Chromatin accessibility during human first-trimester neurodevelopment.

Mannens CCA, Hu L, Lönnerberg P, Schipper M, Reagor CC, Li X, He X, Barker RA, Sundström E, Posthuma D, Linnarsson S

Nature - (-) - [2024-05-01; online 2024-05-01]

The human brain develops through a tightly organized cascade of patterning events, induced by transcription factor expression and changes in chromatin accessibility. Although gene expression across the developing brain has been described at single-cell resolution1, similar atlases of chromatin accessibility have been primarily focused on the forebrain2-4. Here we describe chromatin accessibility and paired gene expression across the entire developing human brain during the first trimester (6-13 weeks after conception). We defined 135 clusters and used multiomic measurements to link candidate cis-regulatory elements to gene expression. The number of accessible regions increased both with age and along neuronal differentiation. Using a convolutional neural network, we identified putative functional transcription factor-binding sites in enhancers characterizing neuronal subtypes. We applied this model to cis-regulatory elements linked to ESRRB to elucidate its activation mechanism in the Purkinje cell lineage. Finally, by linking disease-associated single nucleotide polymorphisms to cis-regulatory elements, we validated putative pathogenic mechanisms in several diseases and identified midbrain-derived GABAergic neurons as being the most vulnerable to major depressive disorder-related mutations. Our findings provide a more detailed view of key gene regulatory mechanisms underlying the emergence of brain cell types during the first trimester and a comprehensive reference for future studies related to human neurodevelopment.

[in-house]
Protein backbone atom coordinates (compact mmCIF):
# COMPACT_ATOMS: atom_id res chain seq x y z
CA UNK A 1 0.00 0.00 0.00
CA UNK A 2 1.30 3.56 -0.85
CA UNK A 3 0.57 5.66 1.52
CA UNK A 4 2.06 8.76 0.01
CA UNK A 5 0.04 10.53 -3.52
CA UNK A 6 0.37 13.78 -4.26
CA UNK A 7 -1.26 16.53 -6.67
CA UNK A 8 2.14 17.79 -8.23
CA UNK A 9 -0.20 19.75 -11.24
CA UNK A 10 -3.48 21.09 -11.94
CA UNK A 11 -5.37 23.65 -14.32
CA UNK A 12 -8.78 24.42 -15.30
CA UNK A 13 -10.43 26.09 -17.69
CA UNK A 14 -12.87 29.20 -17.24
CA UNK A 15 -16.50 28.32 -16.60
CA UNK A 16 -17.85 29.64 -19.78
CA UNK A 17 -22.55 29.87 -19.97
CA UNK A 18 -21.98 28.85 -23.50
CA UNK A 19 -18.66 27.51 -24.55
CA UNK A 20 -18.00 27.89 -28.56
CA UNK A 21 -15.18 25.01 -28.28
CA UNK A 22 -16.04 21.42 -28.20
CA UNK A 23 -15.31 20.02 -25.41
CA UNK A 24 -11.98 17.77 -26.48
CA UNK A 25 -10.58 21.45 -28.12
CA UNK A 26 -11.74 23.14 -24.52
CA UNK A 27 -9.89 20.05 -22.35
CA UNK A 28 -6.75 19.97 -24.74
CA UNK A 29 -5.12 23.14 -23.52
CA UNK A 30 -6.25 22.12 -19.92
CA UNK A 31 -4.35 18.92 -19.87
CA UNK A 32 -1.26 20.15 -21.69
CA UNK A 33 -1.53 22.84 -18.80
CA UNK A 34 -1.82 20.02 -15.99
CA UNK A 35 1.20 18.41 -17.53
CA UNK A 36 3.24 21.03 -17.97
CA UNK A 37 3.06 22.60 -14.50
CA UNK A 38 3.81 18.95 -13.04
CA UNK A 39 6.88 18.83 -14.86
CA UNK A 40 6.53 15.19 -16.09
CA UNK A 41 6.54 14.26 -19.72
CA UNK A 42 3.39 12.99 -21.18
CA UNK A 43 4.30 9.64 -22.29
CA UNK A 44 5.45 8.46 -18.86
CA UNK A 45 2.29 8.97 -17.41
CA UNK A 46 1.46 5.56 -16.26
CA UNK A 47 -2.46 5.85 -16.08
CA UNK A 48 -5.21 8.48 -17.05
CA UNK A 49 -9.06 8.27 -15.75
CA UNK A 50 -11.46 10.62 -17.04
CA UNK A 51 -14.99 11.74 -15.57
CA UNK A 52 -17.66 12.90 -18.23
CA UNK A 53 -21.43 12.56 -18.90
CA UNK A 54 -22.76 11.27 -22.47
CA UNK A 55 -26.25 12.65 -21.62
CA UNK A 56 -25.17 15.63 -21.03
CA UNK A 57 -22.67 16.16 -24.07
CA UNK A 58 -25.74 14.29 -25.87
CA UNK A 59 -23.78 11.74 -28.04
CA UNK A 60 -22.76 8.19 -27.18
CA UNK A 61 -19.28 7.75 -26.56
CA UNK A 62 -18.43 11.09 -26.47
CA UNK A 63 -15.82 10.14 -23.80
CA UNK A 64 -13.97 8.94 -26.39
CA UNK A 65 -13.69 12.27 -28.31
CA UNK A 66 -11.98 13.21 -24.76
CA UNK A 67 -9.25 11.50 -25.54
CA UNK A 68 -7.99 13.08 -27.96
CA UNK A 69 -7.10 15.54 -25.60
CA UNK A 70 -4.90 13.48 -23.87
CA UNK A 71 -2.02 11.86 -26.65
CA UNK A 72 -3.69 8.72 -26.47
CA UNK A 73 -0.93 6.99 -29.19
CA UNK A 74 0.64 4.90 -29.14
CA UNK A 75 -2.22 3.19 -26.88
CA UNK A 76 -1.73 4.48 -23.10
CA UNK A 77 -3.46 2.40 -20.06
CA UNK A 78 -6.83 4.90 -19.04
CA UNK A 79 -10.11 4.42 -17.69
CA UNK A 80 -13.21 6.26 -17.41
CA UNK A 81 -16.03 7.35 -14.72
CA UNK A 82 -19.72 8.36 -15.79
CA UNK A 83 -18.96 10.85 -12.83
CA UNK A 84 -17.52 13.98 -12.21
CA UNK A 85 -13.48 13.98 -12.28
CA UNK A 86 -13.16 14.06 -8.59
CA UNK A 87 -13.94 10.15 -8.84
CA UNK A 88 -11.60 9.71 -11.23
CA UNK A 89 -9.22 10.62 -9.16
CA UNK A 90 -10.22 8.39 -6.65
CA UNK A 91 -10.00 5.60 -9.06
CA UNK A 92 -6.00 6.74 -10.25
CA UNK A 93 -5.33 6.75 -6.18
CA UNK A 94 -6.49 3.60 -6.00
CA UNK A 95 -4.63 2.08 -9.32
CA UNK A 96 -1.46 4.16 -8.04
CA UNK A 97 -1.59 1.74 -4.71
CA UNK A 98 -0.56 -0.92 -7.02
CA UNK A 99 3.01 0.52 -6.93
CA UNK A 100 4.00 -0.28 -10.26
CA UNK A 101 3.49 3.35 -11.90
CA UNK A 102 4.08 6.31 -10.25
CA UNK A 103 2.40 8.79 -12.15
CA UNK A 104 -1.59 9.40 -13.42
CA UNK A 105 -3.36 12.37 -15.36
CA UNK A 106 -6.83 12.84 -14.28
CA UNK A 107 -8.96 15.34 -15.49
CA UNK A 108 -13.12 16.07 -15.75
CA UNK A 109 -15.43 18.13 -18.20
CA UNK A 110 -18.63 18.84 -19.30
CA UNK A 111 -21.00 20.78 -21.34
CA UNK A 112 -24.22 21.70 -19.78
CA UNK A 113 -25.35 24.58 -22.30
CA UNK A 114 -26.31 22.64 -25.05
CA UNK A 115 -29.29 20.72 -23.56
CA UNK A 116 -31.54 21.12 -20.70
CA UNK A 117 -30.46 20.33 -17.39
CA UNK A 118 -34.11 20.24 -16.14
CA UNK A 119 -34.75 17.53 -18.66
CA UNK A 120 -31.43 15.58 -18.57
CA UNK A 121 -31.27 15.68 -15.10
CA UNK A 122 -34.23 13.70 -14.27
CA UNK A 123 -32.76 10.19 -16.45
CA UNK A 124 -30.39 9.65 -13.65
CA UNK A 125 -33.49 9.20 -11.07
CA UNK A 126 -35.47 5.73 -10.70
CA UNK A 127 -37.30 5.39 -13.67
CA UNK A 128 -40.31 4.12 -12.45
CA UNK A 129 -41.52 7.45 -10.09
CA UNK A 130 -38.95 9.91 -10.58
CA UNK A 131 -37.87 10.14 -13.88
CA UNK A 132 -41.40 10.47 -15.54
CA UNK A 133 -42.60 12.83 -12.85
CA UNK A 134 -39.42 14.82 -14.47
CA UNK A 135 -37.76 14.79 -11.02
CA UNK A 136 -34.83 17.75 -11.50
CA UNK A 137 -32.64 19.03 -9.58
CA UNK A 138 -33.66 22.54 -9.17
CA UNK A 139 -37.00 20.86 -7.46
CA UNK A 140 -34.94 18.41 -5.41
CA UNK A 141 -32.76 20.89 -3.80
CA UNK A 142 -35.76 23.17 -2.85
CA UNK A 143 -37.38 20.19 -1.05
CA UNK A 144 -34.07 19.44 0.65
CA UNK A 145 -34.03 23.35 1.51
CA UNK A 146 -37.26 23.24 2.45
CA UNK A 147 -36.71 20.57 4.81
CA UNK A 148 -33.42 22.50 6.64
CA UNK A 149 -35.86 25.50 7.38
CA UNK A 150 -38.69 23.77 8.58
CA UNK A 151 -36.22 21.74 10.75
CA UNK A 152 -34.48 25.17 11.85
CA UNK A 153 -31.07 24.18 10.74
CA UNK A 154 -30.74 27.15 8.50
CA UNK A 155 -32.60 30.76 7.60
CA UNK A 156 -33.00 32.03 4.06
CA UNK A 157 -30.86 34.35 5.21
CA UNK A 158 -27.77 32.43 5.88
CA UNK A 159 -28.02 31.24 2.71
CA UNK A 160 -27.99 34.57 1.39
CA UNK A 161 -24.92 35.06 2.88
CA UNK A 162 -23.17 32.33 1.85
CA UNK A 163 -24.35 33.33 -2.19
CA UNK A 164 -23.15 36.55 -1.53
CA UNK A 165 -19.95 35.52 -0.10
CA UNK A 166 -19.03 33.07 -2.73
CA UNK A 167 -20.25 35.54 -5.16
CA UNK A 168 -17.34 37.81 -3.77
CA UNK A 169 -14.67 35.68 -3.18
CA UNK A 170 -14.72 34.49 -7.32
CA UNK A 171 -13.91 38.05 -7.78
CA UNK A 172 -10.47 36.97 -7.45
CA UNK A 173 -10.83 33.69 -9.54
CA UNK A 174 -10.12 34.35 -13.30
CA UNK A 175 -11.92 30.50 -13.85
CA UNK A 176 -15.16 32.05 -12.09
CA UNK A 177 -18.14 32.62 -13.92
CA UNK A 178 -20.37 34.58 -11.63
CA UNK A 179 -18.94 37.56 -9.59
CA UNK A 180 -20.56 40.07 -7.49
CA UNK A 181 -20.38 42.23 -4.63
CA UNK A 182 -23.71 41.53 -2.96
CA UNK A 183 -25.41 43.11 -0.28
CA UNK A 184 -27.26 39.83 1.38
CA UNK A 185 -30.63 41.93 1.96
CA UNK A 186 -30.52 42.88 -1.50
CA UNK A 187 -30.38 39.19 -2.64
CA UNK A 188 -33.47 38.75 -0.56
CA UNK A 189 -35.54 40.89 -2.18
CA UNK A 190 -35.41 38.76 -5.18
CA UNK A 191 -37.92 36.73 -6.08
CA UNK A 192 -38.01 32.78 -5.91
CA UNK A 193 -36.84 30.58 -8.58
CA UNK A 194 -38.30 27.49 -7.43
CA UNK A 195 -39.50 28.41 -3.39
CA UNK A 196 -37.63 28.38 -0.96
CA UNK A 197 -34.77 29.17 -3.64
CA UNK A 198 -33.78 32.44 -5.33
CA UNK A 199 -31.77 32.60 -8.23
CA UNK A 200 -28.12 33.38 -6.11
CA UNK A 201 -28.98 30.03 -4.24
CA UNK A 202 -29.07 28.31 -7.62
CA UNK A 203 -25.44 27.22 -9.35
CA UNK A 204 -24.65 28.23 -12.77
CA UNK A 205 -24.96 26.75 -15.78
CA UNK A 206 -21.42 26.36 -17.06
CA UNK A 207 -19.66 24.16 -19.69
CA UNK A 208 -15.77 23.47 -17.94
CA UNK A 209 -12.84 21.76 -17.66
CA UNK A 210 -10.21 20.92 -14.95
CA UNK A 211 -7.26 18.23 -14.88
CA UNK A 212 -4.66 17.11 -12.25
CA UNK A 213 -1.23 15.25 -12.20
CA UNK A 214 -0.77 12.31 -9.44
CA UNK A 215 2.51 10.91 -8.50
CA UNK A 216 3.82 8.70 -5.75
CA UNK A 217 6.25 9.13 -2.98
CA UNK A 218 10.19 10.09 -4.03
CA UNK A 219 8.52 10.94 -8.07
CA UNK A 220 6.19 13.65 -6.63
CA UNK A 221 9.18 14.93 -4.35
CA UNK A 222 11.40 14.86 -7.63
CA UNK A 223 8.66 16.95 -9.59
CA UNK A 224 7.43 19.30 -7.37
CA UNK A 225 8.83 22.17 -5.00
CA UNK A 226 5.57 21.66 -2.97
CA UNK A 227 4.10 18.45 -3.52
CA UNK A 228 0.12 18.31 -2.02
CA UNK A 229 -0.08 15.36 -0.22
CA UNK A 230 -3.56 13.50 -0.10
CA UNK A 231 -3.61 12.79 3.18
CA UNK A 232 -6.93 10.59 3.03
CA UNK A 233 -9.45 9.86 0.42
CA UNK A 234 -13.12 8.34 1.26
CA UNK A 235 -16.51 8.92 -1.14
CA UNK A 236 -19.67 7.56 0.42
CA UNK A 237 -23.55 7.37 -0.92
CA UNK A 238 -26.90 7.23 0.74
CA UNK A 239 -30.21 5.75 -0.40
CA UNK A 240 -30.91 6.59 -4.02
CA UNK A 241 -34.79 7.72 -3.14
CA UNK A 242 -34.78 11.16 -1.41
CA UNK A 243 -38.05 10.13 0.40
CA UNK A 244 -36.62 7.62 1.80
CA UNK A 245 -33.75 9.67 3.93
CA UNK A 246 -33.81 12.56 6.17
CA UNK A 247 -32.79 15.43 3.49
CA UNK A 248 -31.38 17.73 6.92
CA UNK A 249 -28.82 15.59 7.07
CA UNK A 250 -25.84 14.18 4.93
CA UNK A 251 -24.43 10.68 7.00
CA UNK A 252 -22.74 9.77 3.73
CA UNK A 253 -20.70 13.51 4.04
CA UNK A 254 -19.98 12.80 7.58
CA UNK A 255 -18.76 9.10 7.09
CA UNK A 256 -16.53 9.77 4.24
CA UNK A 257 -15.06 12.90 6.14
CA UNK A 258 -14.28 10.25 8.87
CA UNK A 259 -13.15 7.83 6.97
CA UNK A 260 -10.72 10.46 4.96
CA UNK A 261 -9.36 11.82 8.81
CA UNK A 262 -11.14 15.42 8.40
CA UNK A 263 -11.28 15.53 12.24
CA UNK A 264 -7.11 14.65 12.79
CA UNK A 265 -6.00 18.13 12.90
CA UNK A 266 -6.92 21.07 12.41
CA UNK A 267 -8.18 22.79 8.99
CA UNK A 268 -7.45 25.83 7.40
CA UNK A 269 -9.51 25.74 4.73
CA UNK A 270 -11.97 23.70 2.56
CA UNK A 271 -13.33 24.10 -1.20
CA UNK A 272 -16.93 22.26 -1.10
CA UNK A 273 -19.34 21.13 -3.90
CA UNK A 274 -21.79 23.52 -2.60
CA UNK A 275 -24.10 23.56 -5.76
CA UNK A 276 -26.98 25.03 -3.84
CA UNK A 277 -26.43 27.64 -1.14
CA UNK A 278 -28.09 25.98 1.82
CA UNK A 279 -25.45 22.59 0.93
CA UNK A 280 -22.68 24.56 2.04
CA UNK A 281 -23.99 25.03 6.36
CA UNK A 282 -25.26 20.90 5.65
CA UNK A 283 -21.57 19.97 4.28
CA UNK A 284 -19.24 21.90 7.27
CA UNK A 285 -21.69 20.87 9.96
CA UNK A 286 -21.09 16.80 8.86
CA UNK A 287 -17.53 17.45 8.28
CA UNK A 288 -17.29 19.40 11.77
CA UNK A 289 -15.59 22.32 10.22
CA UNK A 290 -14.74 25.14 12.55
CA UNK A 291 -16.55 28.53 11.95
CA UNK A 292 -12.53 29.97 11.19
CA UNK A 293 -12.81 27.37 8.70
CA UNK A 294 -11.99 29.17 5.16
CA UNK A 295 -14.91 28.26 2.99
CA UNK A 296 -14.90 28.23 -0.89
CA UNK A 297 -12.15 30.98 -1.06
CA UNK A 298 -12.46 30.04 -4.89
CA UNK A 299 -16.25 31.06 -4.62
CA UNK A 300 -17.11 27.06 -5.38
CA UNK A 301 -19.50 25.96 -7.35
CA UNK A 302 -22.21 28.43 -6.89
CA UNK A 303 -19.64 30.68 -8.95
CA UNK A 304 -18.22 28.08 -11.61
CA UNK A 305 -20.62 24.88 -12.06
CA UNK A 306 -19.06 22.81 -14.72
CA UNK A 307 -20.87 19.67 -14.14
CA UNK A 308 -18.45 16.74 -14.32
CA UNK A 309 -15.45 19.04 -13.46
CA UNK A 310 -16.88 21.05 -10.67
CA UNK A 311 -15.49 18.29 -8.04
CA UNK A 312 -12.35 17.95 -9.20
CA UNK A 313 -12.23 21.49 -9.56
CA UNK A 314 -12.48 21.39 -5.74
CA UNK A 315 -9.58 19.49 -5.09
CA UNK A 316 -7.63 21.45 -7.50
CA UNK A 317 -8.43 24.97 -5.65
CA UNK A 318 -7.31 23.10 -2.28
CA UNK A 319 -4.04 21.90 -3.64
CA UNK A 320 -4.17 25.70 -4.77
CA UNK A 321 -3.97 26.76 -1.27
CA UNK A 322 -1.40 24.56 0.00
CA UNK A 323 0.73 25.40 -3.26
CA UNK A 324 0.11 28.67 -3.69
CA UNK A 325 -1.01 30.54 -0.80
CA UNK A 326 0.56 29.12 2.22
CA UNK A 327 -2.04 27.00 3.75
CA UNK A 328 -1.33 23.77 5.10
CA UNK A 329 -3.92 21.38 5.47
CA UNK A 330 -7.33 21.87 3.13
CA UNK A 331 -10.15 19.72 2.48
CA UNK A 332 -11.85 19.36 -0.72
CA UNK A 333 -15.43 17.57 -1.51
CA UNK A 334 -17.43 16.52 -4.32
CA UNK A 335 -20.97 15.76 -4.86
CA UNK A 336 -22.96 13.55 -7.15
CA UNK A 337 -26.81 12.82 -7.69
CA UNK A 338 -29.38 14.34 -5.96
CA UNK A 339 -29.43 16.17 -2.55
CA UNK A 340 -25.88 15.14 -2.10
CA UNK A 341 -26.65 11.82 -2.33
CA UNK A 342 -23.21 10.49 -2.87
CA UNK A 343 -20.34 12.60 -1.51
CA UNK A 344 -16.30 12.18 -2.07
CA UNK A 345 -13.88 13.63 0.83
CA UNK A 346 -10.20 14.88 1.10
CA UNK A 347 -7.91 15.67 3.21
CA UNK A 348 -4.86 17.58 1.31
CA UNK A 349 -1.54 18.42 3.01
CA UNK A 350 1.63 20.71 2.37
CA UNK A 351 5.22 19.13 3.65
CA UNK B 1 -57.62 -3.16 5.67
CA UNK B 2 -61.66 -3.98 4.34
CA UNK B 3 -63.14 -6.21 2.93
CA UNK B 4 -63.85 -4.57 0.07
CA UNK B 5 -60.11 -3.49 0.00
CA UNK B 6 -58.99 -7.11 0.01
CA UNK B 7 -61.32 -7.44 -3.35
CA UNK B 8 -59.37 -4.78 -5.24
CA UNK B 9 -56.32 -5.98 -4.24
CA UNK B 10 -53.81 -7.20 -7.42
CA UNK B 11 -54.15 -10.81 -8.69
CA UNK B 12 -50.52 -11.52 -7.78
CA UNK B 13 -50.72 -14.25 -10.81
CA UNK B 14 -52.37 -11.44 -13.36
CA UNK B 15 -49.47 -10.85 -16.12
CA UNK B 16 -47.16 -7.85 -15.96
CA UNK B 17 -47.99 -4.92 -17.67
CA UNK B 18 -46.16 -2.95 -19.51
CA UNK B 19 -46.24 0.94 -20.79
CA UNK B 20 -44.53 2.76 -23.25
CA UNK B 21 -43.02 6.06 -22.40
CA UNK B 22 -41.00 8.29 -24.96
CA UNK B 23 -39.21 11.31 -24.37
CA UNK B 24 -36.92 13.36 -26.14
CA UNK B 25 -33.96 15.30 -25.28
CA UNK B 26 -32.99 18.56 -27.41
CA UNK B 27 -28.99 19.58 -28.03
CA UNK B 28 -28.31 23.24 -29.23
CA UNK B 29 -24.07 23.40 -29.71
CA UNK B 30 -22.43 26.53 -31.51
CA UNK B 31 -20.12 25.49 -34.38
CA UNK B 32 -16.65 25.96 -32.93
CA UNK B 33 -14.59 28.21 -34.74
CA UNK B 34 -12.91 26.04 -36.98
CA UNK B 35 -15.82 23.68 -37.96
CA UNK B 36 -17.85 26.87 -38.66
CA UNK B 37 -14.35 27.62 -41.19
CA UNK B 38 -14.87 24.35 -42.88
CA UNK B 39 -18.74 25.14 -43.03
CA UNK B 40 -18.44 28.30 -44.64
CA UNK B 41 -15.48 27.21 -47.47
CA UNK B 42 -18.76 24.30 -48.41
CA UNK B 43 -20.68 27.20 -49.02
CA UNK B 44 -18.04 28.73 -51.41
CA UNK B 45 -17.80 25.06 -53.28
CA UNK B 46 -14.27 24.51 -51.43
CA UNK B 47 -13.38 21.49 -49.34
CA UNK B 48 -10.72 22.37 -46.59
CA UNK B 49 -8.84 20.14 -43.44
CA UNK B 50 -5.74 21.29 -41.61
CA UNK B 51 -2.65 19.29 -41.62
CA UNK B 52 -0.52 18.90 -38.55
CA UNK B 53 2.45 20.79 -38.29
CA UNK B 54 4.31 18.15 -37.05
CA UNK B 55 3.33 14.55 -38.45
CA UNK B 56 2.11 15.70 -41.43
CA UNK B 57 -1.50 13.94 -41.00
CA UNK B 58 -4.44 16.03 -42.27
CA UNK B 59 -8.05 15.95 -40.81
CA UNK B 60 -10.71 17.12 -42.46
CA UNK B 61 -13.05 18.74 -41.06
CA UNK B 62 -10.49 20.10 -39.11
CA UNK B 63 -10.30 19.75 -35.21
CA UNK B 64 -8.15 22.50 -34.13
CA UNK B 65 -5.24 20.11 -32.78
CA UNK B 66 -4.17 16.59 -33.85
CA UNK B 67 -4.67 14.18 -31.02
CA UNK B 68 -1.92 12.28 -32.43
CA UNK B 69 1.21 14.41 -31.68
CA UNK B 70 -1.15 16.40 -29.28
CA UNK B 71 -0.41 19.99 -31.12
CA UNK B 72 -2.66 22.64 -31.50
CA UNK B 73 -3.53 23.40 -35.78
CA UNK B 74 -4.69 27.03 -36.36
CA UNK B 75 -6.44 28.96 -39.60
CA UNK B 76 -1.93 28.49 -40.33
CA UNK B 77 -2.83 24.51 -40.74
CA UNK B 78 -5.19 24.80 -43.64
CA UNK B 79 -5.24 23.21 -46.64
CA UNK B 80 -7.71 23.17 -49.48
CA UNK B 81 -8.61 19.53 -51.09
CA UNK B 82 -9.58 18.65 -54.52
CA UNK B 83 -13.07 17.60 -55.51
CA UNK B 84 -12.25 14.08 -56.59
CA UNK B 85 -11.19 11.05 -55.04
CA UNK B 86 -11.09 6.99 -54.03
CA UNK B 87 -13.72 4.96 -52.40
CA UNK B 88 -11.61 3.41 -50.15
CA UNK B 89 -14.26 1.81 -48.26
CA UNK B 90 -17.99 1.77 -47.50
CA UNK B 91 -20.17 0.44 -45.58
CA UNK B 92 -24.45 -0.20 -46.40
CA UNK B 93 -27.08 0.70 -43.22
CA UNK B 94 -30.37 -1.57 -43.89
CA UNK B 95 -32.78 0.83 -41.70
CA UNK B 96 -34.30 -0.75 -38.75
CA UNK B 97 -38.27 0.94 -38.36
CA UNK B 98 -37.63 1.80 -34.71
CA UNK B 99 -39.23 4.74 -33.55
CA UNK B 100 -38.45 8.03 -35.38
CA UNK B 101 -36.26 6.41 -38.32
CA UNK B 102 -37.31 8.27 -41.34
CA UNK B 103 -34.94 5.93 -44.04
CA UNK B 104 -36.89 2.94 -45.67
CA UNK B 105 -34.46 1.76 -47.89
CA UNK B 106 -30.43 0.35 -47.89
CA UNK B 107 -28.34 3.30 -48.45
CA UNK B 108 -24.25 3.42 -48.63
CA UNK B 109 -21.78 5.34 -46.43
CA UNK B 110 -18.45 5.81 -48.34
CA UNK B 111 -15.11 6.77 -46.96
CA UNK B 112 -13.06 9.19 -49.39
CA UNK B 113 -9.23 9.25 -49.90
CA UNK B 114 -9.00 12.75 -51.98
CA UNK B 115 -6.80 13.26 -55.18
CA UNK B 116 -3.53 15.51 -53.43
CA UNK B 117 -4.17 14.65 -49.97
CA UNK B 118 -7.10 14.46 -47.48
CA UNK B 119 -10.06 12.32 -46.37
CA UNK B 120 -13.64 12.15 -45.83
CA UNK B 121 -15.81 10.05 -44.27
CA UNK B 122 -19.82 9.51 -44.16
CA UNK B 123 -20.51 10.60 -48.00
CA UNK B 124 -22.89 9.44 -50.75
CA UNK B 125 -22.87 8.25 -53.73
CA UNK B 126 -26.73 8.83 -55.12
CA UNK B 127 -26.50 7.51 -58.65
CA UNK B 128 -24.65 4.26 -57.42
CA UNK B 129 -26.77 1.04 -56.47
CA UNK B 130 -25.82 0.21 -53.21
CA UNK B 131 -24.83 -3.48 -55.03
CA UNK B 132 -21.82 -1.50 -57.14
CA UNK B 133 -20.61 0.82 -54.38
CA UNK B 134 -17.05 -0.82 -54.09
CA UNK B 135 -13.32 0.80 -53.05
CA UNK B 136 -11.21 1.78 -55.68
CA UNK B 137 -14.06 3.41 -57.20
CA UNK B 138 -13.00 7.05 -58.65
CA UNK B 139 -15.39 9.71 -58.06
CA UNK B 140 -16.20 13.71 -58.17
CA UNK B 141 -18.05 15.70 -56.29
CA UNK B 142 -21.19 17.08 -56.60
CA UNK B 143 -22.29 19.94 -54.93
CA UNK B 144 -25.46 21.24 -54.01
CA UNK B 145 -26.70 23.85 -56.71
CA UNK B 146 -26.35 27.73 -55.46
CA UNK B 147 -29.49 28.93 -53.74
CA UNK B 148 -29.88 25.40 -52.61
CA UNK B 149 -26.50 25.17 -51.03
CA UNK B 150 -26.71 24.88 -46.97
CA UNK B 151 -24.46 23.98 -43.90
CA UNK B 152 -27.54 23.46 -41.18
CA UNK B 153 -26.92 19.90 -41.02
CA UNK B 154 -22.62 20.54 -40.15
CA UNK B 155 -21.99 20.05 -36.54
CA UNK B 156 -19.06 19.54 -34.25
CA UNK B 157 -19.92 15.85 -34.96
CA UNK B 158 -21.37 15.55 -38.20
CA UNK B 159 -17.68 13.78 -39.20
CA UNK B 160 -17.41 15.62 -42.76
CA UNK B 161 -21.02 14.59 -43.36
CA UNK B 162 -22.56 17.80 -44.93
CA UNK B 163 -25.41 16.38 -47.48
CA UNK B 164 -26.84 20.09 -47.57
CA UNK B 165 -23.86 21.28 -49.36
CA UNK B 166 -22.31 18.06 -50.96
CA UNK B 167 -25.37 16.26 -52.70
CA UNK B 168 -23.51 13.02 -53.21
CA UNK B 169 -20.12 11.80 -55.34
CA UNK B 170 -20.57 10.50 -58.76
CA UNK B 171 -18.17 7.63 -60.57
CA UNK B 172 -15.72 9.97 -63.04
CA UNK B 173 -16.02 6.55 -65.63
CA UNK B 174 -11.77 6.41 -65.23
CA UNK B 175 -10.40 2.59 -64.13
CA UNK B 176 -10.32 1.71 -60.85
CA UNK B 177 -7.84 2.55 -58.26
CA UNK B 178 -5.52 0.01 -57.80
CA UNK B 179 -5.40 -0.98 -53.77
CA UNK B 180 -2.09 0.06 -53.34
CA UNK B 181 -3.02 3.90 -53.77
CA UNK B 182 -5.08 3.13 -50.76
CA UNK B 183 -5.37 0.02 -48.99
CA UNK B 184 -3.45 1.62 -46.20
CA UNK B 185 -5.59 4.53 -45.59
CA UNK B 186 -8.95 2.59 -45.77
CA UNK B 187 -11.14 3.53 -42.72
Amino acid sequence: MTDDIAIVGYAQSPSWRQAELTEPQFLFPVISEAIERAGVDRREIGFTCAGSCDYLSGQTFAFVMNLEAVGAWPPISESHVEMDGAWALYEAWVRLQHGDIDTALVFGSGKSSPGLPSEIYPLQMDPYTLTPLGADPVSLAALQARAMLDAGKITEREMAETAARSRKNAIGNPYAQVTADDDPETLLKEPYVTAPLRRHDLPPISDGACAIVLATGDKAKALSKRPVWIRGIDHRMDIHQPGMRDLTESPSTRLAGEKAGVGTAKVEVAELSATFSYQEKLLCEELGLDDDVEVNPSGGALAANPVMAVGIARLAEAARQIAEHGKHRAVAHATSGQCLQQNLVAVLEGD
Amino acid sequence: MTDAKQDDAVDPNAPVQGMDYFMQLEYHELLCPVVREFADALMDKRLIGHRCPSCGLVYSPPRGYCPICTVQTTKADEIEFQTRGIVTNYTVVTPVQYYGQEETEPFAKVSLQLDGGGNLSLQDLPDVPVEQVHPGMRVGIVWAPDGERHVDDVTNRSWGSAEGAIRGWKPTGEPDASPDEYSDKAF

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PubMed 38693260

DOI 10.1038/s41586-024-07234-1

Crossref 10.1038/s41586-024-07234-1

pii: 10.1038/s41586-024-07234-1

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